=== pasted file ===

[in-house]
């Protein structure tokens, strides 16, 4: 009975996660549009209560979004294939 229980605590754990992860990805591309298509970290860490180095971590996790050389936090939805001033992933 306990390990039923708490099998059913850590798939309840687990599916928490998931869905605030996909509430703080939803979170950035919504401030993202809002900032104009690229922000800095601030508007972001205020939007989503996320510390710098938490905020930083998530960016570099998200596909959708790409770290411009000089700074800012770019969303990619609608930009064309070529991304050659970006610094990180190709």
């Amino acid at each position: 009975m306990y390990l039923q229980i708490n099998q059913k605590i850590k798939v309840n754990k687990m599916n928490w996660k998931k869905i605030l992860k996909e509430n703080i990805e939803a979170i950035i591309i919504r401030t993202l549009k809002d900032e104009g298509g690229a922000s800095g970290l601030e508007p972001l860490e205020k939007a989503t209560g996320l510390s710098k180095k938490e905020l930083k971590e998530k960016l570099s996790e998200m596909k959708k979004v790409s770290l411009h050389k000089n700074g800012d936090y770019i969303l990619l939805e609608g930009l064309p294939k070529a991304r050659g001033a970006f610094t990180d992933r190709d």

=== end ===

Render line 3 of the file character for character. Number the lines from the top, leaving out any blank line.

């Amino acid at each position: 009975m306990y390990l039923q229980i708490n099998q059913k605590i850590k798939v309840n754990k687990m599916n928490w996660k998931k869905i605030l992860k996909e509430n703080i990805e939803a979170i950035i591309i919504r401030t993202l549009k809002d900032e104009g298509g690229a922000s800095g970290l601030e508007p972001l860490e205020k939007a989503t209560g996320l510390s710098k180095k938490e905020l930083k971590e998530k960016l570099s996790e998200m596909k959708k979004v790409s770290l411009h050389k000089n700074g800012d936090y770019i969303l990619l939805e609608g930009l064309p294939k070529a991304r050659g001033a970006f610094t990180d992933r190709d």